But whether it's political correctness or celebrity status: grooming, sexual exploitation and rape cannot be characterised by class, status, religion or ethnicity. The only similarity should be that reporting abuse is mandatory.
Yet there is still no legal requirement for professionals working with or near children in England, Wales or Scotland to report suspicions or signs of abuse. Suffering potentially ignored upon a discretionary basis.
However, a coalition of survivor charities called Mandate Now, is calling for reporting of child abuse to be mandatory in England and the rest of the United Kingdom.
Peter Garsden believes the government is reluctant to make not reporting abuse a criminal offence for fear it will turn well-meaning professionals into criminals.
"I think because we have a public education system and a public social welfare system that is run by the government, then if the government introduce these laws they might argue that they're affecting members of their own service, therefore inevitably increasing the cost of that service and imperilling the individuals concerned. In reality they're not being imperilled, they're being protected".
The government, according to Mr. Garsden, is also concerned about the cost implications of making it mandatory to report signs and suspicions of abuse. "But if you look at the cost to the public health of the survivor of abuse then it is huge. The person who is a survivor is often unable to work and needs a lot of support from mental health services, the welfare state. They sometimes have substance misuse problems and eating disorders which need treating".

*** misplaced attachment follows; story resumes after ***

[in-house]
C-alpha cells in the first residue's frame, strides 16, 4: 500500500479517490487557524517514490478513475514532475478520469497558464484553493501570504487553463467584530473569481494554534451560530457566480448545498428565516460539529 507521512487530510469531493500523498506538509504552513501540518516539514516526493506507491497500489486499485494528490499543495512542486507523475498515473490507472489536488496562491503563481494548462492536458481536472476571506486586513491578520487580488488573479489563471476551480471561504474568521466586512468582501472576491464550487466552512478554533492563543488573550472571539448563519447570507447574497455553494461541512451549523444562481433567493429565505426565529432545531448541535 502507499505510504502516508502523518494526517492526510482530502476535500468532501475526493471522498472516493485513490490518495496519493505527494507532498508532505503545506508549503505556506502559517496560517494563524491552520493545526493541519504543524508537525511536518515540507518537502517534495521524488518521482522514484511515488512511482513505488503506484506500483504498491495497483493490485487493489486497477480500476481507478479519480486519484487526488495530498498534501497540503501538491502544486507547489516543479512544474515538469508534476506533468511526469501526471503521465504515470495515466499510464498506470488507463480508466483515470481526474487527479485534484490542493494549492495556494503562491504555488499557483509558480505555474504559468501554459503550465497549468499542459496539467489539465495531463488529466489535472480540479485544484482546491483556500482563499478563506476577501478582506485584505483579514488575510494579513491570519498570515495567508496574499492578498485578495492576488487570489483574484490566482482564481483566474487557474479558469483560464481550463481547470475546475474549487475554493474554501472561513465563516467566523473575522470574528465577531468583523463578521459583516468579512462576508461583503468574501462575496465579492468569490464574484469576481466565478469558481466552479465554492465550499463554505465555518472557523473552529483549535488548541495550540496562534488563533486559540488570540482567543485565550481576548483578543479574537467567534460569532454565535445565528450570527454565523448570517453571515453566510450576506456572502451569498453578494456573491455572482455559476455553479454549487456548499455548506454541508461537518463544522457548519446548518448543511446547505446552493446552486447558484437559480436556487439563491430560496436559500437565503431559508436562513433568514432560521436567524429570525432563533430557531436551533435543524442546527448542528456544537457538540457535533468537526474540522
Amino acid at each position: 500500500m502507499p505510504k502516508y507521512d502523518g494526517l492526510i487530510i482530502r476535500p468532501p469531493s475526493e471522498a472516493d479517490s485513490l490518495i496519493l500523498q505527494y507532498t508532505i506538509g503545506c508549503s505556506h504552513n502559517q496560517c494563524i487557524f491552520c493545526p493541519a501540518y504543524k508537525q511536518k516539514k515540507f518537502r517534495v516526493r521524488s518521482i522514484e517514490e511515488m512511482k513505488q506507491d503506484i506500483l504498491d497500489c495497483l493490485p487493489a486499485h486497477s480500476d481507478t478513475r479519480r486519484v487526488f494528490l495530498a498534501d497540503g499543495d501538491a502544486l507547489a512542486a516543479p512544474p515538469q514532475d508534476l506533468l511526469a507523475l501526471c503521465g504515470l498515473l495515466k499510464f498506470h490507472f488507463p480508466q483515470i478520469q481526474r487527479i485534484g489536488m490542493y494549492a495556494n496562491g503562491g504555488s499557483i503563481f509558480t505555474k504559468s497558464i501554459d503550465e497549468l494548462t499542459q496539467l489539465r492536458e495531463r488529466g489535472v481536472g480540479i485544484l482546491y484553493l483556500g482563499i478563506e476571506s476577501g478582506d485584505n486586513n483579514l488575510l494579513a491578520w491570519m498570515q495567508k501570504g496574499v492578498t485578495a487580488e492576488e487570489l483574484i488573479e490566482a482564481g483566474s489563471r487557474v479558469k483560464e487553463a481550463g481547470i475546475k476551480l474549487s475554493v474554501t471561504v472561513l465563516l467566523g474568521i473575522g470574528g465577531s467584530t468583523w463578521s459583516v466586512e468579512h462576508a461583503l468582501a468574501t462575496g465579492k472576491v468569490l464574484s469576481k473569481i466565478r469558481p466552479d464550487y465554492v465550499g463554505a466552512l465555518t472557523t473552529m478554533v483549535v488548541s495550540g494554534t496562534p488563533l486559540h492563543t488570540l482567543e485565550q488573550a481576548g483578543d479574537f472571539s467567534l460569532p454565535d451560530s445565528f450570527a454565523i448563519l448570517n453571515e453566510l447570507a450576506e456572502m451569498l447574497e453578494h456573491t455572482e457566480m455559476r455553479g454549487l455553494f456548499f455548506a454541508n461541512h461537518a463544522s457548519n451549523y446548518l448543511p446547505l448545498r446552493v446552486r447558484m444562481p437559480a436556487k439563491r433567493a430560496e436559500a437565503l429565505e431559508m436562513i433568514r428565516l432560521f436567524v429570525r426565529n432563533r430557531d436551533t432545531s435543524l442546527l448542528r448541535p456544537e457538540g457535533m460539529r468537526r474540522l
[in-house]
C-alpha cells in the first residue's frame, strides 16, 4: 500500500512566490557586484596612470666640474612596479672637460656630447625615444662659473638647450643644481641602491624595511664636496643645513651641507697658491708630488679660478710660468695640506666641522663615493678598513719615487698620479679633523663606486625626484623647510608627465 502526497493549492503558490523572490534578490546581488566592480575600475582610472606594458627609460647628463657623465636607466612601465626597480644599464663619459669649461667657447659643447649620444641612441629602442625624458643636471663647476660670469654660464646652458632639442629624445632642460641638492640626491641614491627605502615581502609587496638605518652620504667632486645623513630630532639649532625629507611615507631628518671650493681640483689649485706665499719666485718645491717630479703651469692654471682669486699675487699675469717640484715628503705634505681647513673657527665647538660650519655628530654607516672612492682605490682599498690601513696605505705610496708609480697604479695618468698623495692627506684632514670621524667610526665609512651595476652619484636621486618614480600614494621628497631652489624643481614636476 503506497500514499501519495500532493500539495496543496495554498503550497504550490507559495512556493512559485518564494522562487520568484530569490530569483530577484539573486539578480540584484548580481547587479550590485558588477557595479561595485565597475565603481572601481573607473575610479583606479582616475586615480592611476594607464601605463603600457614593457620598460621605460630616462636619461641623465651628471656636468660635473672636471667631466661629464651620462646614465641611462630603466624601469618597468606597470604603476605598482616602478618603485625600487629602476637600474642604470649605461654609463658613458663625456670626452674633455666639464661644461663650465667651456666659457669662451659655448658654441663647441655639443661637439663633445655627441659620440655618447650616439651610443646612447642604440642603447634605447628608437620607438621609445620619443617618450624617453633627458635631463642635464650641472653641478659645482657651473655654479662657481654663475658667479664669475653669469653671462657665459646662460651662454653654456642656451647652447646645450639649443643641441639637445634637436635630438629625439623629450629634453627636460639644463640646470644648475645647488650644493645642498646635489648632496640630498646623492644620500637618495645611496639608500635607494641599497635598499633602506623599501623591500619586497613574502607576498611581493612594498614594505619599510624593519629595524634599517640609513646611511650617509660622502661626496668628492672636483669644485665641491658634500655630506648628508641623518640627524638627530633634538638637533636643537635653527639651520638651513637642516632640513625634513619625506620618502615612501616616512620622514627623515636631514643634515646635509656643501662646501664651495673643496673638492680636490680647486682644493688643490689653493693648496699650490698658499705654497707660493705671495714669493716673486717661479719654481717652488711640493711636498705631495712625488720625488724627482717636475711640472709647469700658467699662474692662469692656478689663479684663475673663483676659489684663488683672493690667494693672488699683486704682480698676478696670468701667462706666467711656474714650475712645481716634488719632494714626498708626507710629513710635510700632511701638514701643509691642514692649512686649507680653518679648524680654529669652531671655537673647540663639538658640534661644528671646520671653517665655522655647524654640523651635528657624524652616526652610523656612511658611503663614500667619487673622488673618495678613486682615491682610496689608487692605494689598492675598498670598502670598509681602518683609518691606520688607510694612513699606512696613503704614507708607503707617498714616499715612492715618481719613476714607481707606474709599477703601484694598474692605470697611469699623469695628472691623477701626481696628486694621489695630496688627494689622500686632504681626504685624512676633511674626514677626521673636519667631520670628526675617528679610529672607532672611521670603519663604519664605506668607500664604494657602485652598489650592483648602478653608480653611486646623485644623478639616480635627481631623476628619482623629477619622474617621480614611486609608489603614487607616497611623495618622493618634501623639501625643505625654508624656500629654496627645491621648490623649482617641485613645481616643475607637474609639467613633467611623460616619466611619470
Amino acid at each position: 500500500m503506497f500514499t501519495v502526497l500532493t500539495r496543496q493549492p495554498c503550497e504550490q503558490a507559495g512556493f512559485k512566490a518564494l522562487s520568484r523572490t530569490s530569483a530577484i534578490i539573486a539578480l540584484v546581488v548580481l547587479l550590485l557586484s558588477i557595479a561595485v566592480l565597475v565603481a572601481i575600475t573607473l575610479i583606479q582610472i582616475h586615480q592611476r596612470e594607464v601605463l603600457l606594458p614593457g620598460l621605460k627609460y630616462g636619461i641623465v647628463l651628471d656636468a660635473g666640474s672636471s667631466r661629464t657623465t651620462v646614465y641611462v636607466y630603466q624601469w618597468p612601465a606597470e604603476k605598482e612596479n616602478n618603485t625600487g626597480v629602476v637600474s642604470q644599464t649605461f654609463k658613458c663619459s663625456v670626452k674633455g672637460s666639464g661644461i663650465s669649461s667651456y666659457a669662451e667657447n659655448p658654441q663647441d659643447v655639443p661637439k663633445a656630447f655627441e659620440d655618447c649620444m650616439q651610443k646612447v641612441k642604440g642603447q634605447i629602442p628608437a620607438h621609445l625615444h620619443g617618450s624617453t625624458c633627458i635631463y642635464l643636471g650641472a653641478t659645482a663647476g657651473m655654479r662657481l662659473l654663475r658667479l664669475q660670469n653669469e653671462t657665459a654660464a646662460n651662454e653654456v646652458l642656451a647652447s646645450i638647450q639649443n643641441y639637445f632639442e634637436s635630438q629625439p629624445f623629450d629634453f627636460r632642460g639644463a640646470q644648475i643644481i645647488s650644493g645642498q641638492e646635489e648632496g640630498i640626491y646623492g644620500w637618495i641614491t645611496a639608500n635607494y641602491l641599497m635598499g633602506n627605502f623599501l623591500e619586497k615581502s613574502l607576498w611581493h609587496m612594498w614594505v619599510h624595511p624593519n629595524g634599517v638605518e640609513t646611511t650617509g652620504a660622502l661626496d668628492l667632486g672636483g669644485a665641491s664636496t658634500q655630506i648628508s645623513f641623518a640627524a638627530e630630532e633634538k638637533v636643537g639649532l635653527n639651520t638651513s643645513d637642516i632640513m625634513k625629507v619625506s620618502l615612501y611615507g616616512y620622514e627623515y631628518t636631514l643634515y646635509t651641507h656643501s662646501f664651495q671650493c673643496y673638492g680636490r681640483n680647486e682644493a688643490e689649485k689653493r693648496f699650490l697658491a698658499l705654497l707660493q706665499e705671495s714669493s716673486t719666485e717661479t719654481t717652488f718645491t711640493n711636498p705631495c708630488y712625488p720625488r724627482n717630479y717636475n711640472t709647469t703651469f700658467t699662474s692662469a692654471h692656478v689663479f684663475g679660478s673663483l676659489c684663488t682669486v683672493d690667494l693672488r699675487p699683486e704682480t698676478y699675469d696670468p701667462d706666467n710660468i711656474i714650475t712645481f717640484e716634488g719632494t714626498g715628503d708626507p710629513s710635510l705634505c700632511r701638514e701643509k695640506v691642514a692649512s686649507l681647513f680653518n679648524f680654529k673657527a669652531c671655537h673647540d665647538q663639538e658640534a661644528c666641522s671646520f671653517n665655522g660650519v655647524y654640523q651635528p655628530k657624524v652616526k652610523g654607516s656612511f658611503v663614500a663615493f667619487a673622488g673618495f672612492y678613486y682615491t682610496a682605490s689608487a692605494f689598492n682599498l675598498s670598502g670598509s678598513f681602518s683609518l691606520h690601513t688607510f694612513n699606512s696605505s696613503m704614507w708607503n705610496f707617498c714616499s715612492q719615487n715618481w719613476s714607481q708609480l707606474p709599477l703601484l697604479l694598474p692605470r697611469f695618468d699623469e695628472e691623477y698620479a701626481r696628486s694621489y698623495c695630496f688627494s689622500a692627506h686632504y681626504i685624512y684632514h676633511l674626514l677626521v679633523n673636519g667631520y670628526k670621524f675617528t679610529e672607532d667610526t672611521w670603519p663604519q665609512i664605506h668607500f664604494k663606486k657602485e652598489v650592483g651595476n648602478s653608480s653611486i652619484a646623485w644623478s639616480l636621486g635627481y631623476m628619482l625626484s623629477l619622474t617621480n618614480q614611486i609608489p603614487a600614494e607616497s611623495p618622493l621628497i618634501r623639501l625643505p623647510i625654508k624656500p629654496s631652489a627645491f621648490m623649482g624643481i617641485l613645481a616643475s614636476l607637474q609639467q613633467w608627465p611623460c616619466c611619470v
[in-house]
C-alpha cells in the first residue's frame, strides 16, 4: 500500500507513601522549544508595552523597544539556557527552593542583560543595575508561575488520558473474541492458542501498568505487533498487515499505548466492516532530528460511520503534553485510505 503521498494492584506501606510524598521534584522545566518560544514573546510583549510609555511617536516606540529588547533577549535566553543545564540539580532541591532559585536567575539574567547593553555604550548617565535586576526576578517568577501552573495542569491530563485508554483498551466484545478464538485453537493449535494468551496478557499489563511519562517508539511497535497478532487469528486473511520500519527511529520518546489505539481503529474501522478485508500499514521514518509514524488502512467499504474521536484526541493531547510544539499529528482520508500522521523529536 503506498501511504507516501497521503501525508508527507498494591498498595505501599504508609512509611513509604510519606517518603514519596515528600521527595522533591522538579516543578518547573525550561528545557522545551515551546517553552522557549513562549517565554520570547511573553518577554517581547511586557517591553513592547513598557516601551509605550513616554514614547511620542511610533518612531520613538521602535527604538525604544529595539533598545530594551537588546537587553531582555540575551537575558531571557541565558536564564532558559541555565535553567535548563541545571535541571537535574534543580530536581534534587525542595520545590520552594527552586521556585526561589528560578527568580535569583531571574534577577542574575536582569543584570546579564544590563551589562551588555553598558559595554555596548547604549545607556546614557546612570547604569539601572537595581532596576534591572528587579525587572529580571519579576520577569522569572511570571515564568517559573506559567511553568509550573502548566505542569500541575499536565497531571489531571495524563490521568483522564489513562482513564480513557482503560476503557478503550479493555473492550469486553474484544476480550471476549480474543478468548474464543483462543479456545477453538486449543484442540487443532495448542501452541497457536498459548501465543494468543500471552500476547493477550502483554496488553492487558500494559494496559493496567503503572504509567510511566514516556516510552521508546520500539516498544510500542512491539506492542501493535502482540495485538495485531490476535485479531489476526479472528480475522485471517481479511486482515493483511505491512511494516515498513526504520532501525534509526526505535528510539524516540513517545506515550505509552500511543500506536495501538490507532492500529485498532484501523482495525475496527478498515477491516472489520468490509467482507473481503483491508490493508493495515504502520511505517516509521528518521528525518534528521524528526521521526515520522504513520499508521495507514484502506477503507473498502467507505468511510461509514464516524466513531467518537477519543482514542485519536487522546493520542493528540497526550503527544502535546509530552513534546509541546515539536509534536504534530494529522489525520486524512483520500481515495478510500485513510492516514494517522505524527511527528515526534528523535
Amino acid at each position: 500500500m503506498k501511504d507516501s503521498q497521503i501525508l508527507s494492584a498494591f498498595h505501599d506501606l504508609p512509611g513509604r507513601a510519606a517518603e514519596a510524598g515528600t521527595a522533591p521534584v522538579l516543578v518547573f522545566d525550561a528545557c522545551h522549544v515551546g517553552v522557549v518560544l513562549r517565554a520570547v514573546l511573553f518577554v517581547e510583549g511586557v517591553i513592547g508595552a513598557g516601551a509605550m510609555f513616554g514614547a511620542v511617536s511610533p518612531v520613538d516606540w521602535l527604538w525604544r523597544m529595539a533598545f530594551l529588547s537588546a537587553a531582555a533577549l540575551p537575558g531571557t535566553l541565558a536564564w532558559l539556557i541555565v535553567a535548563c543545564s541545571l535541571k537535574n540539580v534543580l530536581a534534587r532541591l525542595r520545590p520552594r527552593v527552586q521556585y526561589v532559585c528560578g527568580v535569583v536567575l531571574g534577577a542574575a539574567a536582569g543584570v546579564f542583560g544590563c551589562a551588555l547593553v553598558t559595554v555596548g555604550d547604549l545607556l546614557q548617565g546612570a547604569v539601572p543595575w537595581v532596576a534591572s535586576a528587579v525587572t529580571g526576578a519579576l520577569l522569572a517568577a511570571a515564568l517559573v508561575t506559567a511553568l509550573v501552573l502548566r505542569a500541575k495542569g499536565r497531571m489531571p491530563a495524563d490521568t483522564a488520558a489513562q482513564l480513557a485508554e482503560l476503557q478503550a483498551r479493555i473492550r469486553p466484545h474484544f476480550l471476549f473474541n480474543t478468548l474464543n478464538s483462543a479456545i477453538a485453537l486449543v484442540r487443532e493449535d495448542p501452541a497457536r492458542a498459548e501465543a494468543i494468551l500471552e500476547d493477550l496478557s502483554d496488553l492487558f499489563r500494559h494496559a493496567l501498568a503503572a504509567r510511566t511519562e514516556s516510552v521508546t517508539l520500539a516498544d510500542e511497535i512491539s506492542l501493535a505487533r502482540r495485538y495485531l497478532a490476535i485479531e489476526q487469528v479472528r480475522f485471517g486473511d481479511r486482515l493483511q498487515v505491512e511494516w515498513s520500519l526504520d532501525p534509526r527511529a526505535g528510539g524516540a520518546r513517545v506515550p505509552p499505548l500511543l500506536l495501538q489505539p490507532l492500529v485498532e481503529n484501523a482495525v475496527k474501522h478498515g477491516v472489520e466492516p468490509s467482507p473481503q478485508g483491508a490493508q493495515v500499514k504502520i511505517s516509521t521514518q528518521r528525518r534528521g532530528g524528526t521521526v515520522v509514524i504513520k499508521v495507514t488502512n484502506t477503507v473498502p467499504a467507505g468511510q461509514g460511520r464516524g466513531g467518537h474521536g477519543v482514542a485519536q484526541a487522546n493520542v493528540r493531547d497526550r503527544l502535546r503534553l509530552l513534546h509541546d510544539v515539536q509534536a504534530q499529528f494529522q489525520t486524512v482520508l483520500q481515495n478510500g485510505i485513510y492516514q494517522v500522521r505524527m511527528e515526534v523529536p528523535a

Change may be in the air though, as the Liberal Democrat party has adopted mandatory reporting of abuse as a policy to tackle child abuse in England. The policy centres on making professionals working with children accountable for failing to report child protection concerns.
Mr. Garsden has specialised in child abuse cases for the last 20 years and has seen many allegations uncovered. "Simplifying the disclosure process for professionals so that they can deal with it when it happens is more beneficial to society than picking up the pieces 35 years later when the problem is much bigger", he says.
One such place ‘picking up the pieces' is The Trauma Recovery Centre in the south-west of England where 16 year old Shania is writing her second book. Shania has been sexually abused but with the help of experts at the centre she is rebuilding her life.
"Well my book is about a boy called Jason and a girl called Trixxy who get together. They both had a bad past. I wrote it because it reminded me of bits that have happened to me. Like the abuse, loss and other stuff, it was just something I felt needed to be written about".
The Trauma Recovery Centre is a charity with therapy centres in Bristol and Bath and an alternative education centre called Oakside. It also offers training and mentoring programmes to victims of grooming and is currently working with around 70 children and young people and 70 parents.